Originally Posted by richard hanson
Ground effect defined- Just tip over a piece of plywood - note the slow contact with the floor.
Simple explanations are usually better than complicated ones, but good ones accurately capture behavior over a wide range of conditions. The above explanation suggests ground effect results from air having to “move out of the way” of a wing in the same the way it has to move out of the way of a piece of falling plywood.
I suppose this analogy might be used to explain why a plane experiences less drag (and a higher lift curve slope) in ground effect, or why a helicopter needs less power to hover in ground effect.
When you play around with an RC helicopter, you quickly notice that it’s easier to find a power setting for a steady (constant altitude) hover when you are within a rotor diameter or two of the ground (compared to the middle of the room). As the helicopter settles toward the ground, the upward force on the rotor increases, contributing to altitude stability.
If you try to find a power setting for a steady hover within a rotor diameter or two of the ceiling, you will find it MUCH more difficult compared to the middle of the room (try it). As the helicopter rises toward the ceiling, the upward force on the rotor doesn’t decrease, it increases. This contributes to altitude instability.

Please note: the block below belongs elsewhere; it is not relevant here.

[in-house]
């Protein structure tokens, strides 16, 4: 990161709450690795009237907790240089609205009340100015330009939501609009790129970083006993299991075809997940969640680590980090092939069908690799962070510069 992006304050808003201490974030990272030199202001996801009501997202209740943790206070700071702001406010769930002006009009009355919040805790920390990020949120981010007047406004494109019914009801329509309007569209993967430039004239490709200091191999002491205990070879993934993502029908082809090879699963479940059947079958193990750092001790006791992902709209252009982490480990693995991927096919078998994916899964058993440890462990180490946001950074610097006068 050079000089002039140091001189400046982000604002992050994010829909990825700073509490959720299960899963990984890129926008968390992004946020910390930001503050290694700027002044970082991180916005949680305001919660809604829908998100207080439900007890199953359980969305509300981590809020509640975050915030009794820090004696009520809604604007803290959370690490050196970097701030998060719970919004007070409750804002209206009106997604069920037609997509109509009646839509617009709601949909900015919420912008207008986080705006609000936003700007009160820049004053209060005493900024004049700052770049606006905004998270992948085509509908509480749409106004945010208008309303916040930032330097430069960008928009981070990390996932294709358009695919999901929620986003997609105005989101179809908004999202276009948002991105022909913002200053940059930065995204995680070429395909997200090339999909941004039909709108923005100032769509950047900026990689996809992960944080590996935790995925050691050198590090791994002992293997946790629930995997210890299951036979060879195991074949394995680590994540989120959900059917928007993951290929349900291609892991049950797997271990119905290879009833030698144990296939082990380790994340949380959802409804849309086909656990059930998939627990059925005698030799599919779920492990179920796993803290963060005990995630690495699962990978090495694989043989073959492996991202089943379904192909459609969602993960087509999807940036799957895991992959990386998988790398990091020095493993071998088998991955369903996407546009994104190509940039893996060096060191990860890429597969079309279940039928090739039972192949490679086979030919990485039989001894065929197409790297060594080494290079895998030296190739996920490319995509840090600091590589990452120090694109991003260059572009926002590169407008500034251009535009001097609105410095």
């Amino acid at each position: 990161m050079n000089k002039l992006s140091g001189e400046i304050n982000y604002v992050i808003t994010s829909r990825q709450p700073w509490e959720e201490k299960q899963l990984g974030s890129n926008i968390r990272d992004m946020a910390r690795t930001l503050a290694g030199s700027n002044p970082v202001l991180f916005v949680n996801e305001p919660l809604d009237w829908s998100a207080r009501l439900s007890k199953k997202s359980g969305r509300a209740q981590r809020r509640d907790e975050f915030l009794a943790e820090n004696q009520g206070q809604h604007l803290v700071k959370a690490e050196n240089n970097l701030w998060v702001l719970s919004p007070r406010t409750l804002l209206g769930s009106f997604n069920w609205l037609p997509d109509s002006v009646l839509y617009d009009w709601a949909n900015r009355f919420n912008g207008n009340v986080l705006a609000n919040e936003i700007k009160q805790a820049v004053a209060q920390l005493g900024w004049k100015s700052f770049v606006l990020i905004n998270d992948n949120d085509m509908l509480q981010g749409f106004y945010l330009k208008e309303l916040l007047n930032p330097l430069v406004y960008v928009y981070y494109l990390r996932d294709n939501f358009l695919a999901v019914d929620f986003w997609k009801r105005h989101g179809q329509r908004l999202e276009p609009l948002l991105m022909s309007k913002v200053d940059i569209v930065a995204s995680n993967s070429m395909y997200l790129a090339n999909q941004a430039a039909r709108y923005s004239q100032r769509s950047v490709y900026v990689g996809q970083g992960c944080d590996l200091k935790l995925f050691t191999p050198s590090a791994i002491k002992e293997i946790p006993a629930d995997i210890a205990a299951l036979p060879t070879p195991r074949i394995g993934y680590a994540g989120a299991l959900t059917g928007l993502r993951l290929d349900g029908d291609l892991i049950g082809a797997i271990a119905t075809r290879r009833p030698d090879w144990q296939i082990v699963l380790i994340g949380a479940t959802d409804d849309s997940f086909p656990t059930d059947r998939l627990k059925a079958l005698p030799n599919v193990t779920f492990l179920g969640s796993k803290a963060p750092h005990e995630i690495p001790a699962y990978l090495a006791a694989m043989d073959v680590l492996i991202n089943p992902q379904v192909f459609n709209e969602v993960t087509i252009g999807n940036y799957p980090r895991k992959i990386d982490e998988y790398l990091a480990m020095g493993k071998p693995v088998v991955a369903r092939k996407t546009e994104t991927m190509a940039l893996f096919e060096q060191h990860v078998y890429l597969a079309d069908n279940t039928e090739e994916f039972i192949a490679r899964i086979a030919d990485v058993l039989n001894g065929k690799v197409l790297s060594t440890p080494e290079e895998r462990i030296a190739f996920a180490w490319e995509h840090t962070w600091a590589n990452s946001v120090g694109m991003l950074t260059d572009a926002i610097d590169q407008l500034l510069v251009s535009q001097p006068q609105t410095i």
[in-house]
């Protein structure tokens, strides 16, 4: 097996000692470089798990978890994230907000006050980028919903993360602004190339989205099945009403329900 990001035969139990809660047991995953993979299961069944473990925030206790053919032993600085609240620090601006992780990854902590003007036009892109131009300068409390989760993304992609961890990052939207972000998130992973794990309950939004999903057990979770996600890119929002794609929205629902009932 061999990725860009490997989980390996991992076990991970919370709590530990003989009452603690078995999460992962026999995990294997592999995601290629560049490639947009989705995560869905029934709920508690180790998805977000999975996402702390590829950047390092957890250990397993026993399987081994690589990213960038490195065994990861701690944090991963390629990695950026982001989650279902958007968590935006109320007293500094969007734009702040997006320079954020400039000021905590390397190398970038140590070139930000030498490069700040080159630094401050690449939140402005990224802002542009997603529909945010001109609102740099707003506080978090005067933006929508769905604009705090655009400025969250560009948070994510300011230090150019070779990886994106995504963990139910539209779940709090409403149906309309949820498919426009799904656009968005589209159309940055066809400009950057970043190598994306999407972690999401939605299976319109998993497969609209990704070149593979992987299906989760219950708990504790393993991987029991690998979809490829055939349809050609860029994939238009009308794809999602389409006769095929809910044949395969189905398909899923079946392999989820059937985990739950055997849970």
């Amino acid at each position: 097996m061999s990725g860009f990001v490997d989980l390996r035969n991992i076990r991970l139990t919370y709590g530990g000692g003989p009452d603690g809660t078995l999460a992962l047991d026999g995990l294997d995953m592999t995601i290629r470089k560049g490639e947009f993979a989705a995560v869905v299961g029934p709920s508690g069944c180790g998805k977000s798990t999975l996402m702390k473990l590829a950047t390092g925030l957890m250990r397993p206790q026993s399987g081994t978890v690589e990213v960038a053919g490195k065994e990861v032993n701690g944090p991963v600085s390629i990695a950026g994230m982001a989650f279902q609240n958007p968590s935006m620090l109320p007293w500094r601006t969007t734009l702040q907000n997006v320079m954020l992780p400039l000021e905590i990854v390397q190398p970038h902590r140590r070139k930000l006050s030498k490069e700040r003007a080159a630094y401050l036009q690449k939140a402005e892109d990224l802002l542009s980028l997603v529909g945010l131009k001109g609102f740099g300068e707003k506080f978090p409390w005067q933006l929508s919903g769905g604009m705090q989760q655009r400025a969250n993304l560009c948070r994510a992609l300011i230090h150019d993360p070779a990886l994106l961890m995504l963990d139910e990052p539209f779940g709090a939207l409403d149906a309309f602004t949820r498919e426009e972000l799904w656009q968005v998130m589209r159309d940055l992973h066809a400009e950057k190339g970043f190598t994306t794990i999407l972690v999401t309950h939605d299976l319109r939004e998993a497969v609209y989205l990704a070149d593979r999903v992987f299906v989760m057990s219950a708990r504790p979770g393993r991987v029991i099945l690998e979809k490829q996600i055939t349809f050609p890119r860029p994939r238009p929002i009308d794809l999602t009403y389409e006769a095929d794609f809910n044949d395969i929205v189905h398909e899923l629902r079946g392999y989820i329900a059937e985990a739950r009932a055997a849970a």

If you were to try to rapidly push a piece of plywood against a ceiling, you would find that the air provides resistance to your effort (it certainly doesn’t try to suck the plywood up toward the ceiling).
Bottom line: the falling plywood analogy would suggest a helicopter would be easier to hover near the ceiling, not more difficult. While it may be visually compelling, this analogy completely fails to capture behavior with just a slight modification to the conditions.